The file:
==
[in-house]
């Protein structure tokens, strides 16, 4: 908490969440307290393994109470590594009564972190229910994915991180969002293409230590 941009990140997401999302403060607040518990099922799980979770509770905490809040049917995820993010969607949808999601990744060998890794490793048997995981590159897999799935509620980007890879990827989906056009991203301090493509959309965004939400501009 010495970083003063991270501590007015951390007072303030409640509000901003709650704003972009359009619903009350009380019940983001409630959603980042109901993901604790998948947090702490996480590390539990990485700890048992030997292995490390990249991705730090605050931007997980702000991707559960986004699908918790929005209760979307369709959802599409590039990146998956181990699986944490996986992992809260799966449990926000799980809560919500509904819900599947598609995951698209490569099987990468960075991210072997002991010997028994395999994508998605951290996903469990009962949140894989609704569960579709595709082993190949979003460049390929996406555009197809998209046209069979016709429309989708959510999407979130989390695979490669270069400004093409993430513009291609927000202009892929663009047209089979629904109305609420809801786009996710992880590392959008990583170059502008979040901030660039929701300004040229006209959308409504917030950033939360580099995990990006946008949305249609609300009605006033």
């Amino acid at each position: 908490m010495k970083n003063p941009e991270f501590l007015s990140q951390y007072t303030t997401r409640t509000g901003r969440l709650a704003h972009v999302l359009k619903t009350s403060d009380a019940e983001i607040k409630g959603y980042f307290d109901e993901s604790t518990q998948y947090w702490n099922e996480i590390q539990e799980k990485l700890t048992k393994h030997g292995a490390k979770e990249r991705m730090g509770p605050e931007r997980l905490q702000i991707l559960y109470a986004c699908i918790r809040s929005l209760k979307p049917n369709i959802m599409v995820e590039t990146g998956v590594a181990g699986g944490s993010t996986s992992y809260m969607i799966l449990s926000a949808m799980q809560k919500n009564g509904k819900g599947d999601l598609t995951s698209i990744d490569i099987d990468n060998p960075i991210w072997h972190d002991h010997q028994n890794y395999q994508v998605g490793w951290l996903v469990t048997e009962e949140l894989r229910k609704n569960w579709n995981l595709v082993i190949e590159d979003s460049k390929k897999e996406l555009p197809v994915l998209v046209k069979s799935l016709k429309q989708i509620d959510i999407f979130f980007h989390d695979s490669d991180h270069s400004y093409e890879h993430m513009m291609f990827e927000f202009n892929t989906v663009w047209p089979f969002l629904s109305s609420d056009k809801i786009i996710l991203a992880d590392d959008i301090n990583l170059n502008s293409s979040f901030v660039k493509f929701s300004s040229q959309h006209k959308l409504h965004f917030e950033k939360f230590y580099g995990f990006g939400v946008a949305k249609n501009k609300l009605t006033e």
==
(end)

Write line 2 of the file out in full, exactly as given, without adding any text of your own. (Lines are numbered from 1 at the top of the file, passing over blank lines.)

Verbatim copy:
């Protein structure tokens, strides 16, 4: 908490969440307290393994109470590594009564972190229910994915991180969002293409230590 941009990140997401999302403060607040518990099922799980979770509770905490809040049917995820993010969607949808999601990744060998890794490793048997995981590159897999799935509620980007890879990827989906056009991203301090493509959309965004939400501009 010495970083003063991270501590007015951390007072303030409640509000901003709650704003972009359009619903009350009380019940983001409630959603980042109901993901604790998948947090702490996480590390539990990485700890048992030997292995490390990249991705730090605050931007997980702000991707559960986004699908918790929005209760979307369709959802599409590039990146998956181990699986944490996986992992809260799966449990926000799980809560919500509904819900599947598609995951698209490569099987990468960075991210072997002991010997028994395999994508998605951290996903469990009962949140894989609704569960579709595709082993190949979003460049390929996406555009197809998209046209069979016709429309989708959510999407979130989390695979490669270069400004093409993430513009291609927000202009892929663009047209089979629904109305609420809801786009996710992880590392959008990583170059502008979040901030660039929701300004040229006209959308409504917030950033939360580099995990990006946008949305249609609300009605006033």